Opinion

No-Brainer #28: PubliCola Picks Yes on King County Proposition 1

By PublicolaPicks October 5, 2010



Last week, we published 27 "No-Brainer" endorsements for the November 2 election. We realized, though, before we study up and make the rest of our endorsements, there are still a few obvious picks on the ballot. Five more to be exact.


Here's the first one.

King County Proposition 1: PubliCola Picks "Yes"

Over the past two years, King County has cut $150 million from its budget, slashing or eliminating "discretionary" budget items like parks maintenance, human services, animal shelters, mental-health and substance-abuse programs, and services for victims of domestic violence. Next year, the county faces another $60 million shortfall.

Now, as county council chair Julia Patterson put it recently, "the reserves are spent and our delay tactics are exhausted."

Without additional revenues, the county will have to eliminate the most basic law and justice services county residents expect of government---things like detectives to investigate property crimes, cold cases, and drug felonies; family court; advocacy for victims of child abuse; school resource officers; supervision of repeat DUI and domestic-violence offenders; and advocacy for victims of sex offenses and violent crime.

King County Proposition 1 would increase county sales taxes by 0.2 percent to pay for criminal justice and law programs. Although we're fundamentally opposed to raising regressive taxes like the sales tax, the fact is that, under state law, the sales tax is the only revenue source available to counties to pay for criminal justice. Already, five other counties have raised their sales taxes between 0.1 and 0.3 percent.

Republican Sheriff Sue Rahr agrees with us. Last week, she pointed out that the proposed budget cuts would eliminate the detectives who investigate property and identity theft crimes; from now on, county police will be limited to taking reports. The cuts would fall disproportionately on lower-income residents of unincorporated King County. "If you can afford to live in a city, then you will have a higher level of public safety," Rahr said last week.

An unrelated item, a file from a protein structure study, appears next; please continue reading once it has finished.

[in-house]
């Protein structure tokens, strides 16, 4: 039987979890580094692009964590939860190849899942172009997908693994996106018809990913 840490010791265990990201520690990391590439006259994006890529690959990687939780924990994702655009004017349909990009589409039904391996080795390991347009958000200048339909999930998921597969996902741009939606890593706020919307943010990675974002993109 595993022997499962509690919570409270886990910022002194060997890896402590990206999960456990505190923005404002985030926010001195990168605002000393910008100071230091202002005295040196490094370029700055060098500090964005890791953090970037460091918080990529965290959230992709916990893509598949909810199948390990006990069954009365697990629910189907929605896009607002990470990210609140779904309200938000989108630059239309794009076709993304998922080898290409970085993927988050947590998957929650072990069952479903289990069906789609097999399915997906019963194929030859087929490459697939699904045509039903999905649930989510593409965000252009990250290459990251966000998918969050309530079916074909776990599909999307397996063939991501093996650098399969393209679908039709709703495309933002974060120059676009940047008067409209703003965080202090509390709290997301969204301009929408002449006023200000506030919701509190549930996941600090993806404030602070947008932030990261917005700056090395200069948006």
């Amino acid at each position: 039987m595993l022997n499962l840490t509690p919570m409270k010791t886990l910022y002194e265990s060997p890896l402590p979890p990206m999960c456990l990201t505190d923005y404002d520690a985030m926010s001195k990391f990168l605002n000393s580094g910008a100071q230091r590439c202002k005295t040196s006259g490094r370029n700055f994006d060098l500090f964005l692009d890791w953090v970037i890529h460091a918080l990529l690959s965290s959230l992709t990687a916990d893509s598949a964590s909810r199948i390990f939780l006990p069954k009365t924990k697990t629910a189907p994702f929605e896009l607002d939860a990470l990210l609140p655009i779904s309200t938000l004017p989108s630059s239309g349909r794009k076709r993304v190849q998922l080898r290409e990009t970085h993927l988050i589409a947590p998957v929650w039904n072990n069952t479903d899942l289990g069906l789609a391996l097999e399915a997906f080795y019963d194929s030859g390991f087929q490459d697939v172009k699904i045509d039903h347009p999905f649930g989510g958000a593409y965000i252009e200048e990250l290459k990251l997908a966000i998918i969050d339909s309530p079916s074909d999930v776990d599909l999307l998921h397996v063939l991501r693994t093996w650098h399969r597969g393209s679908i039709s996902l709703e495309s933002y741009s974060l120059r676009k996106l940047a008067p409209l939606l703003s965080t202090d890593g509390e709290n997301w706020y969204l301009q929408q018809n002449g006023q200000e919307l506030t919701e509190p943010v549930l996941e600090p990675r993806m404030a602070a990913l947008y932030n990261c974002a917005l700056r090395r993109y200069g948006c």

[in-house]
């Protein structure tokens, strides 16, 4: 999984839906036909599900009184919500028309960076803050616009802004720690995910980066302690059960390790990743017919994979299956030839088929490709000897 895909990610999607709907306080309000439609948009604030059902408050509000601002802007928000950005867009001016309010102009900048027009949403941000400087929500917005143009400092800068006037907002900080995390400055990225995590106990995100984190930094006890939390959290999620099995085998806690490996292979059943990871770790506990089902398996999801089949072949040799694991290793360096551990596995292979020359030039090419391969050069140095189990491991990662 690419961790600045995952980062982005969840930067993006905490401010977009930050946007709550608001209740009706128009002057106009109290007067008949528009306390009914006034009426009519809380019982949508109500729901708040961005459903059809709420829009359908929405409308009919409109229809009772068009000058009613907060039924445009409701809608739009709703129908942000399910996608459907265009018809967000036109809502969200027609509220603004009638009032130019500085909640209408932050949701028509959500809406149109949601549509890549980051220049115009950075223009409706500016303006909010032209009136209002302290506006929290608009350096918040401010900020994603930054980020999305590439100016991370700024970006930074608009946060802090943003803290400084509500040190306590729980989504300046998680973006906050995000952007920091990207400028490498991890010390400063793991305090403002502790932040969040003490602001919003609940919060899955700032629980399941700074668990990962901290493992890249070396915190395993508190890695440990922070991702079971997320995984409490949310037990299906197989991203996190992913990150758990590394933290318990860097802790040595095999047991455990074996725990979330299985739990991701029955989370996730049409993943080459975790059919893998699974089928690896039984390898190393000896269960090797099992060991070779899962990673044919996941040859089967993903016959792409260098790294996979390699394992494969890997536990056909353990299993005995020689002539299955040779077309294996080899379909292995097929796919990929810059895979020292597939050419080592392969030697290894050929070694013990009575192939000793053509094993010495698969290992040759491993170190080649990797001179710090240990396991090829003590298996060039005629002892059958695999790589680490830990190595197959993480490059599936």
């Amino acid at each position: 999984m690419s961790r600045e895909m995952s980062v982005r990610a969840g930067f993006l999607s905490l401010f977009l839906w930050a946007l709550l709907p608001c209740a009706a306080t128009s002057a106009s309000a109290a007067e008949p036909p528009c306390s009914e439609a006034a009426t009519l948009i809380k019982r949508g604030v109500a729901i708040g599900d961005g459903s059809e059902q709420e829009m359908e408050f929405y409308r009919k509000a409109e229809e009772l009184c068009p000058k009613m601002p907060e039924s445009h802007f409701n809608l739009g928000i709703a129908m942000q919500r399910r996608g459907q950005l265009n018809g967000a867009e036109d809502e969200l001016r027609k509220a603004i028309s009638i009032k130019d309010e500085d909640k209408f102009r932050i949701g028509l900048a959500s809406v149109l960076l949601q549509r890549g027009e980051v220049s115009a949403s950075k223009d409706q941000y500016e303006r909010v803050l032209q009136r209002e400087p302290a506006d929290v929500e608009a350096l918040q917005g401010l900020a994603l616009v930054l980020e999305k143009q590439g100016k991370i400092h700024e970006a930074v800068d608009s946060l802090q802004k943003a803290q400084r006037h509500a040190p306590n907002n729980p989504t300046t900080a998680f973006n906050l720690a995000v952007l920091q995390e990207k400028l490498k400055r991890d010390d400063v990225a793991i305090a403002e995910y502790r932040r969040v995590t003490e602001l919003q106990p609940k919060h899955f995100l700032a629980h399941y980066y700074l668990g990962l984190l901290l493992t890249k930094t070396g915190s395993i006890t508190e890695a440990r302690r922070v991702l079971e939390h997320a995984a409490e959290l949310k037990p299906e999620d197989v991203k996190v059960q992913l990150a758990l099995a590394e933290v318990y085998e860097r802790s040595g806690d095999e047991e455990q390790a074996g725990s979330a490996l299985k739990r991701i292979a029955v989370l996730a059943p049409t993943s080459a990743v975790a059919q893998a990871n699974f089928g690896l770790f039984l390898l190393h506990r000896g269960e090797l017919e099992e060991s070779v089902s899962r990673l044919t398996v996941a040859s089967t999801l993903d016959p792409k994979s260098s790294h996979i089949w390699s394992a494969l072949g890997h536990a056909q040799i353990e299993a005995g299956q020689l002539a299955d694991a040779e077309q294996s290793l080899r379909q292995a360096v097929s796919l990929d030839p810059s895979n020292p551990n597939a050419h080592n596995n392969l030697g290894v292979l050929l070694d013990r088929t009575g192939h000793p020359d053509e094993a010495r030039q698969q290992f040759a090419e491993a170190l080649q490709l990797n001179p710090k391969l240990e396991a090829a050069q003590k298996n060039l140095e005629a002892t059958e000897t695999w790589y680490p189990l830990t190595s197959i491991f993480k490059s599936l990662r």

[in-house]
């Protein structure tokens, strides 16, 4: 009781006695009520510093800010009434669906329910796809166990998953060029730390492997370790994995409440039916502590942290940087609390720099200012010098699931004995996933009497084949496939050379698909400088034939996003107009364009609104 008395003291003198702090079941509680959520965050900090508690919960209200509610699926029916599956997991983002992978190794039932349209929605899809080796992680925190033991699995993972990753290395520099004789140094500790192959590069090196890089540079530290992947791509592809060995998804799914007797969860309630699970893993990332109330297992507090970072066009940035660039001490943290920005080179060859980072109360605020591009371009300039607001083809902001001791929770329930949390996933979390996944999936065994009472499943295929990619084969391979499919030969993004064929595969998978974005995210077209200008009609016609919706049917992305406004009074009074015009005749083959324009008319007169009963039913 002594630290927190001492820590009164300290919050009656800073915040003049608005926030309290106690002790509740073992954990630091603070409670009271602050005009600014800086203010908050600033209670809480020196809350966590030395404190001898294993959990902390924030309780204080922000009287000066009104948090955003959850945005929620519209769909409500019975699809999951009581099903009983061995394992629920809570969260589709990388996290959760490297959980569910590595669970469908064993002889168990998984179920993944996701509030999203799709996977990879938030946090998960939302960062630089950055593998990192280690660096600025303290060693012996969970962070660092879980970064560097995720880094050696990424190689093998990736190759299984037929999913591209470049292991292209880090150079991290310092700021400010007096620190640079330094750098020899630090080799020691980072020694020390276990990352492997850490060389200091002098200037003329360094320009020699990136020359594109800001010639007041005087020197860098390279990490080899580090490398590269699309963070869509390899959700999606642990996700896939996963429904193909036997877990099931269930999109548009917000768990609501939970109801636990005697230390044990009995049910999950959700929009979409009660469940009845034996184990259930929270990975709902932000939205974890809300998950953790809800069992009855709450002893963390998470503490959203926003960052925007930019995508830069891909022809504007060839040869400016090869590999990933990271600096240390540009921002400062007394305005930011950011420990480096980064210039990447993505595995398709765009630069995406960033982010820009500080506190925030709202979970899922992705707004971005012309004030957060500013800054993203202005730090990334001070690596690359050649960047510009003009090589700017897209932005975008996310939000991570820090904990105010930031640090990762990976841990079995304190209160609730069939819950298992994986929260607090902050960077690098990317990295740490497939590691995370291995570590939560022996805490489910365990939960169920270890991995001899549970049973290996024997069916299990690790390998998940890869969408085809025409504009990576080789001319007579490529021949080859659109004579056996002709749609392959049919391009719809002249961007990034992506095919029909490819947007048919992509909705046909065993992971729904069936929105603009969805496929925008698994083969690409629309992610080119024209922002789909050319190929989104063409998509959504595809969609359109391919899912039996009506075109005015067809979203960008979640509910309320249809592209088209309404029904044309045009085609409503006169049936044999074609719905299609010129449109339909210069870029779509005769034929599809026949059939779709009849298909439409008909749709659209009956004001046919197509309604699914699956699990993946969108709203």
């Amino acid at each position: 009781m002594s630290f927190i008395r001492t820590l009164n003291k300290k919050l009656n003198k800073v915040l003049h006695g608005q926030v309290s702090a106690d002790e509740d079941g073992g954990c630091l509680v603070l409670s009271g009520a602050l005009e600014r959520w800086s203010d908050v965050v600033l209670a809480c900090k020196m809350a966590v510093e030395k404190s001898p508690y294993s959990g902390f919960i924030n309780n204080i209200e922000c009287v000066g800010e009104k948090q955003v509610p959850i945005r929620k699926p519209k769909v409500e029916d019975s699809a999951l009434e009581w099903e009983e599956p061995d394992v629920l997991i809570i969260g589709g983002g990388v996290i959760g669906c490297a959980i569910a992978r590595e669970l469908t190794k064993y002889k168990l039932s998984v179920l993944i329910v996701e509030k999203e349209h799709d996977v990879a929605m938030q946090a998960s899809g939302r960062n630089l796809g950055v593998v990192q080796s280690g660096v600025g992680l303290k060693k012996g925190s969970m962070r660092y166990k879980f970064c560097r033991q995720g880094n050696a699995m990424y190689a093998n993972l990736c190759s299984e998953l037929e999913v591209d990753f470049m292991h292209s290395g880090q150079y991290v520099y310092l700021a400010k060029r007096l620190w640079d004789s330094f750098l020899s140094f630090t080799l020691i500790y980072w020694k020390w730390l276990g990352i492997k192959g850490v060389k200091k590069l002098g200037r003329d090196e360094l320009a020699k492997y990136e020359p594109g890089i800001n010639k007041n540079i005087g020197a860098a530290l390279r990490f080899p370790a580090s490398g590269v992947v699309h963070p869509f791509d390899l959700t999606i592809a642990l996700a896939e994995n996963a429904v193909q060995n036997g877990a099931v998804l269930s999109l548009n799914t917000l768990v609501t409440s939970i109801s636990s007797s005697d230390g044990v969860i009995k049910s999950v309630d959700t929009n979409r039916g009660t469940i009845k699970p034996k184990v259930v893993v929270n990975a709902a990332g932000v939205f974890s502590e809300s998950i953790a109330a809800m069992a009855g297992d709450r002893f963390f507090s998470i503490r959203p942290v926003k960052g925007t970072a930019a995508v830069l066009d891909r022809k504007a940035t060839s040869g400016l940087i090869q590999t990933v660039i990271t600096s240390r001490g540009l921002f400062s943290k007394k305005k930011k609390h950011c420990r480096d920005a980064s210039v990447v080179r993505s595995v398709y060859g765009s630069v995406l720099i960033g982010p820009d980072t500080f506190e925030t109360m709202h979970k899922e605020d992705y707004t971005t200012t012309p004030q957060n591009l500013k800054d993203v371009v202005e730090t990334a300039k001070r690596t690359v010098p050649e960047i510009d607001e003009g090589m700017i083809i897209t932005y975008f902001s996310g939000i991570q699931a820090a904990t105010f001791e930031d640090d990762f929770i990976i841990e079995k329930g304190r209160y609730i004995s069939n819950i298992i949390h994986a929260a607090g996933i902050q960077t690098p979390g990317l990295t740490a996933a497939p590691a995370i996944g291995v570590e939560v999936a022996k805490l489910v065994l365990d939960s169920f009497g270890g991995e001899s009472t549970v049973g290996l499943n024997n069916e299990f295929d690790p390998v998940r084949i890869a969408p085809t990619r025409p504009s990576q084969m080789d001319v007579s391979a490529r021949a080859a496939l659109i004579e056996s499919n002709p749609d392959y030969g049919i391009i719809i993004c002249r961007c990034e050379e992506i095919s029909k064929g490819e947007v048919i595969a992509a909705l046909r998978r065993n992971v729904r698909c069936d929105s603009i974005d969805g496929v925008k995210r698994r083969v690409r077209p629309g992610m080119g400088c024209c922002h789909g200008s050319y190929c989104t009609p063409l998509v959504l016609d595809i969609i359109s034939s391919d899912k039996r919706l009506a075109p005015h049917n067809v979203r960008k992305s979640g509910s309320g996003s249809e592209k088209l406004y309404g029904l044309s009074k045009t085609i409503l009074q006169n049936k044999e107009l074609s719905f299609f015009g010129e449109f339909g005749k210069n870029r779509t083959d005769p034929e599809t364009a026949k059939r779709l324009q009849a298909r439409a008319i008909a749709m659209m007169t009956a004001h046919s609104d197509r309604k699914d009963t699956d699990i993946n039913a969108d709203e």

This is no idle threat. In the last ten years, the county has cut virtually all non-criminal-justice discretionary spending; criminal justice, and the tiny slice of county spending that still goes to health and human services, is all that's left. This 0.2 percent sales tax increase won't solve the county's long-term budget problem---property tax increases are capped by law at one percent, while costs have increased as much as six percent annually---but it will help stop the bleeding, limiting the amount the county has to cut to $25 million next year, and $32 million in 2012. County residents didn't create this situation---the state legislature and Tim Eyman did---but they can help fix it. Conversely, failing to fund these critical services for county residents would be unconscionable.

Moving forward, King County must find a way to solve its structural deficit. In particular, as a gesture of good faith toward voters, the county must renegotiate some of its labor contracts; sheriff's deputies, in particular, have received generous cost-of-living increases every year while the actual cost of living in King County has stayed nearly stagnant. If the voters are willing to make this sacrifice, King County employees should be willing to do their part too.
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